November 27, 2021. A day that changed how I view college athletics forever. Elizabeth and I were in Michigan for Taylor and Kyle’s (second) wedding the day before, and they invited a bunch of people over the next day to watch the Michigan-Ohio State game. I’d actually watched quite a bit of Michigan’s season, which had largely played out in enjoyable fashion. They’d beaten Washington, destroyed Wisconsin in Camp Randall, hung around to beat Nebraska in a situation that previous Michigan teams would not have, and managed to overcome a late Penn State comeback to win in Happy Valley. They were 10-1, and if it weren’t for a massive blown lead in classic Harbaugh fashion against Michigan State in late October, you’d fool yourself into thinking they had a chance against Ohio State. But that Buckeye team was also 10-1 and had CJ Stroud, Garrett Wilson, Chris Olave, Jackson Smith-Njigba, and much more. Plus, it was Harbaugh against Ohio State. He was 0-5 against the Buckeyes for a reason. I’d fooled myself into thinking Michigan would win in the past. Not again. I’d watch the game, play flip cup in their garage at halftime, console the Michigan alum friends of theirs afterwards, and then go back to my parents house to watch OU rip out Oklahoma State’s hearts in Bedlam one more time.

Sometime around the time Hassan Haskins scored his third touchdown to give Michigan a 28-13 lead, I turned to Elizabeth and said “Well, here we go.” I was all in, believing again. Which made it that much sweeter when he tacked on TDs 4 and 5 to make it a resounding 42-27 win that was even less close than it sounded. Gathered with friends, family, and at least a dozen Michigan alums, it was pandemonium. At one point during a big play I found myself completely out of my folding chair, pounding the Taylor and Kyle’s living room floor and screaming “Let’s gooooooo!” As the seconds ticked down, and Cade McNamara took the final knee, it began to sink in – Michigan had just beaten Ohio State. In front of the world. They were going to play Iowa in the Big Ten title game, and they were going to win. They were going to the college football playoff. All of those things that I’d just assumed about college football were out the window, as much a part of history as Kyle’s comment to Taylor when she found him laying against the garage door: “I’m sorry I didn’t cry yesterday at our wedding but I’m crying now”.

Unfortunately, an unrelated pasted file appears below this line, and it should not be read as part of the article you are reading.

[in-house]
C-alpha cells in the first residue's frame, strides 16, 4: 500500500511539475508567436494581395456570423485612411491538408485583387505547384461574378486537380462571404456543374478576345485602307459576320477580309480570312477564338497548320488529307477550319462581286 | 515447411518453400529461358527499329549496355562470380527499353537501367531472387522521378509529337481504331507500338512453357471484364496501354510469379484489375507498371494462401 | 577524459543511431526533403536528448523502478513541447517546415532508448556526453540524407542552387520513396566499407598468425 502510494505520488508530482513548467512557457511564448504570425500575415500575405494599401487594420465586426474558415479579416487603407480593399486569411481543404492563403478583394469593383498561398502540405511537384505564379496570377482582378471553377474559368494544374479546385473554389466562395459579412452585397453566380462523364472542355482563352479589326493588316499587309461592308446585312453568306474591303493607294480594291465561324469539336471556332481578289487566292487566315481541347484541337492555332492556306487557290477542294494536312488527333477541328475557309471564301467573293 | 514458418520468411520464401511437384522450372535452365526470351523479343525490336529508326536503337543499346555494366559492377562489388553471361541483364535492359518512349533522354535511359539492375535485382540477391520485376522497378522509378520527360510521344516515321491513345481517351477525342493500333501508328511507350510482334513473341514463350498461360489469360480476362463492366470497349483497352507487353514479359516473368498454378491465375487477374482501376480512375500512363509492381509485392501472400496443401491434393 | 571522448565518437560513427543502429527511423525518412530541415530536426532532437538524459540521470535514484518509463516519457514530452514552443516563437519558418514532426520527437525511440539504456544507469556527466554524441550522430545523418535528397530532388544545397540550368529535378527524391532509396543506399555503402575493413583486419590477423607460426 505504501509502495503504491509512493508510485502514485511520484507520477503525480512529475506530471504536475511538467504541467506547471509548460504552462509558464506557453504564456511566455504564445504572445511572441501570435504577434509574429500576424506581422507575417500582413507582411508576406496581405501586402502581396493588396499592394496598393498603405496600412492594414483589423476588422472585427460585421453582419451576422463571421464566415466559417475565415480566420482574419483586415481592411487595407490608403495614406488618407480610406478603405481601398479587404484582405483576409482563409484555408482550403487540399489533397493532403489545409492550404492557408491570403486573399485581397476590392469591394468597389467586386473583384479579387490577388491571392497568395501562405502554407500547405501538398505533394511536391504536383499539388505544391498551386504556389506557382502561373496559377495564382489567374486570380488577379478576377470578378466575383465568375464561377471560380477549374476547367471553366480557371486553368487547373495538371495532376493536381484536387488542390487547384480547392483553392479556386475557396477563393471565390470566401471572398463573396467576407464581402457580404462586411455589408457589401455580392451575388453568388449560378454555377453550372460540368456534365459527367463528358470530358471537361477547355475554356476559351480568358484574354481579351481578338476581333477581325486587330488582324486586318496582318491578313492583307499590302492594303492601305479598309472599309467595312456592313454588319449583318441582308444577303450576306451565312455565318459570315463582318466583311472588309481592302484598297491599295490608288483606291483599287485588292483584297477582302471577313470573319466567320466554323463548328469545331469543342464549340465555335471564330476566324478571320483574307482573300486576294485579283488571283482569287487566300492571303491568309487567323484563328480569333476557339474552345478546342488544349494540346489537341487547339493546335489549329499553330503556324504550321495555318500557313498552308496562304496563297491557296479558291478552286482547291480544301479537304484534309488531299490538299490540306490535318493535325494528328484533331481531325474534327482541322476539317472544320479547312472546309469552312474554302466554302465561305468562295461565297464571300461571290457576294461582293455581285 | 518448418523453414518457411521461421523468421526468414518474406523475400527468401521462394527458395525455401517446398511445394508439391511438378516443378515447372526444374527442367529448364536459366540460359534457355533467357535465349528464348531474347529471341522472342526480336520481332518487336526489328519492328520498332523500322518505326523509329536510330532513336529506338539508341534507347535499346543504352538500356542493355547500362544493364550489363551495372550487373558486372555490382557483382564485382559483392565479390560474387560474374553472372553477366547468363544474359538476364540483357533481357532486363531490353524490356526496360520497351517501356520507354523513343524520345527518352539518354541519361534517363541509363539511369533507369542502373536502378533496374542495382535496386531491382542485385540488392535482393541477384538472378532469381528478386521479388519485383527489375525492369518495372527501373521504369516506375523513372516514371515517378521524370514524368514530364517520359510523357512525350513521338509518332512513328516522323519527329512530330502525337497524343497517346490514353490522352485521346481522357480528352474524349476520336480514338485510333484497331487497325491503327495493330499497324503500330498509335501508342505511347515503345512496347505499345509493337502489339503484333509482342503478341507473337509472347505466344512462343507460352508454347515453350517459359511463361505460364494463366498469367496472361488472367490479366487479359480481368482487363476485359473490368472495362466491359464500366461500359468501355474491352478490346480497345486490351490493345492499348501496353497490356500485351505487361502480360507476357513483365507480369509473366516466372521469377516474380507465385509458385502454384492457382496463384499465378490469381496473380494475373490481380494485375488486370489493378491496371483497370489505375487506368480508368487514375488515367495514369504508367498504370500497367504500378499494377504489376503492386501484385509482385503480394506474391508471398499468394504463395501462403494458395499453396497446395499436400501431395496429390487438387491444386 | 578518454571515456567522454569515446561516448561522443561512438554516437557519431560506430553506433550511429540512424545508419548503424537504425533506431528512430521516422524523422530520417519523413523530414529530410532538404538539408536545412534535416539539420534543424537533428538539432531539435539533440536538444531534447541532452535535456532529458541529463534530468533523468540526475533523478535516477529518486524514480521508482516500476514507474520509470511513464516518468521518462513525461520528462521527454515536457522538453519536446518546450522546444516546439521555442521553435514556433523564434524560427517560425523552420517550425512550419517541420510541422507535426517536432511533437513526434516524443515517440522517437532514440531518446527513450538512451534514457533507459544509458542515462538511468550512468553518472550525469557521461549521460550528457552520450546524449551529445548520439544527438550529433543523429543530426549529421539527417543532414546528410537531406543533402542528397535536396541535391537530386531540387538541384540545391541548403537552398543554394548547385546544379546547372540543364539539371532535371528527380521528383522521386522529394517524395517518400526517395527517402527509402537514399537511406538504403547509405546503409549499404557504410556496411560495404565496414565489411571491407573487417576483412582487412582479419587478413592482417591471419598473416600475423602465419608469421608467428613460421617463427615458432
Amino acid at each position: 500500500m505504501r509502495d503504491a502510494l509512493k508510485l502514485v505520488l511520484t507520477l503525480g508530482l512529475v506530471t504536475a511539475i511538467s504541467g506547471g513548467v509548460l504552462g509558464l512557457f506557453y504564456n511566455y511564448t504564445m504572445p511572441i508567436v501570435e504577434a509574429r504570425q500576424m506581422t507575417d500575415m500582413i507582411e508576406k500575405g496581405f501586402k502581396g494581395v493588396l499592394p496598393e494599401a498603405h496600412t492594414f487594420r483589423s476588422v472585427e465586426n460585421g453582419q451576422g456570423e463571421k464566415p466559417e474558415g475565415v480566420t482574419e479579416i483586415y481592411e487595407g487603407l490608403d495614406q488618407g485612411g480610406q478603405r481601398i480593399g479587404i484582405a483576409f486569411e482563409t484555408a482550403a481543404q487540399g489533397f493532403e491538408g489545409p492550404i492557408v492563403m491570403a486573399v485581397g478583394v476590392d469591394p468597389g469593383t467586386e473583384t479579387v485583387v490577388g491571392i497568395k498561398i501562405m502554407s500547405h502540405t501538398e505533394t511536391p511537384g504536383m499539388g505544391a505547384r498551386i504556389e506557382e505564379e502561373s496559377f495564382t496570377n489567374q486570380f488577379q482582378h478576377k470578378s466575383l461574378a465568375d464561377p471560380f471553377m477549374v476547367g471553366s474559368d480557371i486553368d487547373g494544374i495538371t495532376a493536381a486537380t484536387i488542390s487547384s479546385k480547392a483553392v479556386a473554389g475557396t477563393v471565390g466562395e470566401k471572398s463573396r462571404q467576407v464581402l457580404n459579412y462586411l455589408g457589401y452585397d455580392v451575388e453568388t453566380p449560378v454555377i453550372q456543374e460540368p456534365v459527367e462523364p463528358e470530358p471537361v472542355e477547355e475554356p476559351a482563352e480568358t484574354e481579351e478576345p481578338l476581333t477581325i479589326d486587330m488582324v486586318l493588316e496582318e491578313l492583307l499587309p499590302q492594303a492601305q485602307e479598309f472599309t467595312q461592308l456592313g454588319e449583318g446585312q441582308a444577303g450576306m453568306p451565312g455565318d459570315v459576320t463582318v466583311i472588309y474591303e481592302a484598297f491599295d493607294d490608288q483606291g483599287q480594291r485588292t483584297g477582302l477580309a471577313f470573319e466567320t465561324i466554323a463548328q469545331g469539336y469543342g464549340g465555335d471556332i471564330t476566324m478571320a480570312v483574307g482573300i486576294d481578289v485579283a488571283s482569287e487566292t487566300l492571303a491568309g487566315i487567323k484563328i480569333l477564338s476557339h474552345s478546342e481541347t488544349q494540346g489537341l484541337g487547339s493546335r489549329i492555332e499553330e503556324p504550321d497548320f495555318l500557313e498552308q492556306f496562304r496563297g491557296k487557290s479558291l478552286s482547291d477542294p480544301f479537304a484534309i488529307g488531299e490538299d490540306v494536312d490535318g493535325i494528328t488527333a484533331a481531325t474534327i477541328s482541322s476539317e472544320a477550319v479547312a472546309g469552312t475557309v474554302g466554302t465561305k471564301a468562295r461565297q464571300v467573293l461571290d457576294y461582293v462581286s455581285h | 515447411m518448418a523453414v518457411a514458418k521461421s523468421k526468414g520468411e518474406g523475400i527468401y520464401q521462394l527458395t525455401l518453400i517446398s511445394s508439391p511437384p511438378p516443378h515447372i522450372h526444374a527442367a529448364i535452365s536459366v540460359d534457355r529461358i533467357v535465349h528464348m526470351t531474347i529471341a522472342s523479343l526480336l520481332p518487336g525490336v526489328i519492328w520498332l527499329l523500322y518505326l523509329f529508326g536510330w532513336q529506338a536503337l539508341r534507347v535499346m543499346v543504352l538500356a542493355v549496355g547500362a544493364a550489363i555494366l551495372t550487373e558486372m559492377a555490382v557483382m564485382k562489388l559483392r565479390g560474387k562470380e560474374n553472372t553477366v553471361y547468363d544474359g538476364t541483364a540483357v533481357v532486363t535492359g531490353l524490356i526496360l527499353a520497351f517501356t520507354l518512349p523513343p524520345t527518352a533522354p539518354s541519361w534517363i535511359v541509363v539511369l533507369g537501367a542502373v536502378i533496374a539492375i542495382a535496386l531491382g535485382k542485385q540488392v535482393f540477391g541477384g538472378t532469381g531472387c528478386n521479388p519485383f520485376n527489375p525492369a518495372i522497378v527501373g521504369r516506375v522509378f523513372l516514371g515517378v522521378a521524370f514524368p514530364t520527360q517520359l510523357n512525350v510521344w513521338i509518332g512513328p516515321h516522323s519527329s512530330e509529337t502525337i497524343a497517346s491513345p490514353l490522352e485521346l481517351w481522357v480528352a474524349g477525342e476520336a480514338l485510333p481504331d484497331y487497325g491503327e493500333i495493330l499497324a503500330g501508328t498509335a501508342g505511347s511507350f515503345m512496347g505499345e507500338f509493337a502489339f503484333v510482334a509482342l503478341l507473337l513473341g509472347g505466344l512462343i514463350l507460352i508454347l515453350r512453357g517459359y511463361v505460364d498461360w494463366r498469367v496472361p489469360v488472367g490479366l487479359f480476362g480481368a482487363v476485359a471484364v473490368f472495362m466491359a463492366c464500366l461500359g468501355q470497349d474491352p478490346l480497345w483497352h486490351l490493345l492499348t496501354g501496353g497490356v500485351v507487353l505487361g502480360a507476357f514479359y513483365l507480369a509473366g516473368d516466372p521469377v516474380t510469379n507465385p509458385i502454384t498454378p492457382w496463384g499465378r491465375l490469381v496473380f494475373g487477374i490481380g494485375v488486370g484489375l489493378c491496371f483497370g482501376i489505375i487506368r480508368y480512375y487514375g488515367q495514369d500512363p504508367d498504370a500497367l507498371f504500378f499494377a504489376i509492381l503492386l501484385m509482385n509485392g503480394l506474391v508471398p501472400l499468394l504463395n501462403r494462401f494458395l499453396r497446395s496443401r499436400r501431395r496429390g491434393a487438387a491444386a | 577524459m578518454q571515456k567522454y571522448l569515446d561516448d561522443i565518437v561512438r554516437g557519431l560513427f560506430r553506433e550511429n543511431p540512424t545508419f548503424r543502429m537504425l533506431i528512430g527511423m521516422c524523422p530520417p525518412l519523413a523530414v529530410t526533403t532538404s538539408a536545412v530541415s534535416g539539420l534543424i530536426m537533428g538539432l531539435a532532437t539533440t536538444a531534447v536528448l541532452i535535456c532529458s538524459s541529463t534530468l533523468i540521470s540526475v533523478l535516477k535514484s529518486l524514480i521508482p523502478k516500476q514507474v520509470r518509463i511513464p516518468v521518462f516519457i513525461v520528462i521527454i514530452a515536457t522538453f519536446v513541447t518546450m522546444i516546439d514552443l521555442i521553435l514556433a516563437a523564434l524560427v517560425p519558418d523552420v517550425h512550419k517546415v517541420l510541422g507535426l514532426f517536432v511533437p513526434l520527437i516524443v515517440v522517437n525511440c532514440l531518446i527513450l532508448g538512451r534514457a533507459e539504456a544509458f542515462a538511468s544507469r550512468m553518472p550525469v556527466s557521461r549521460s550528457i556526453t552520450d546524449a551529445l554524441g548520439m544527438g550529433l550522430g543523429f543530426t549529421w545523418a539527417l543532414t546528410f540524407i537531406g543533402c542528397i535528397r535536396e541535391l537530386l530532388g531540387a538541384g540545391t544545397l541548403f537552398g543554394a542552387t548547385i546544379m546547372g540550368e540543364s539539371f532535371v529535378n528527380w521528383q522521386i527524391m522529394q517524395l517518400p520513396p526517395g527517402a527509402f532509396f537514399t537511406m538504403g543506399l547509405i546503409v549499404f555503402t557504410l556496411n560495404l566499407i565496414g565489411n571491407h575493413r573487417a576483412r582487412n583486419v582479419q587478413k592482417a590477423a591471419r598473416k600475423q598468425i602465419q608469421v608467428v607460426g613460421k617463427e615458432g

2021 for me was all about realizing that nothing in college football lasts forever, just like life. Clemson had won 6 straight ACC titles – until they lost early games to NC State and Pitt and let Wake Forest win the division in their place. Michigan upended Ohio State’s stranglehold on the Big Ten. Georgia (eventually) upended Alabama’s run at the top of the SEC in the national title game. And Oklahoma State proved that OU couldn’t just waltz to a Big 12 championship every year. Lincoln Riley proved that nobody, not even Oklahoma, could expect their name alone to prevent a coach from leaving for more money. The sport as I knew it, static in its grip on power, was actually more fluid than I could have ever realized.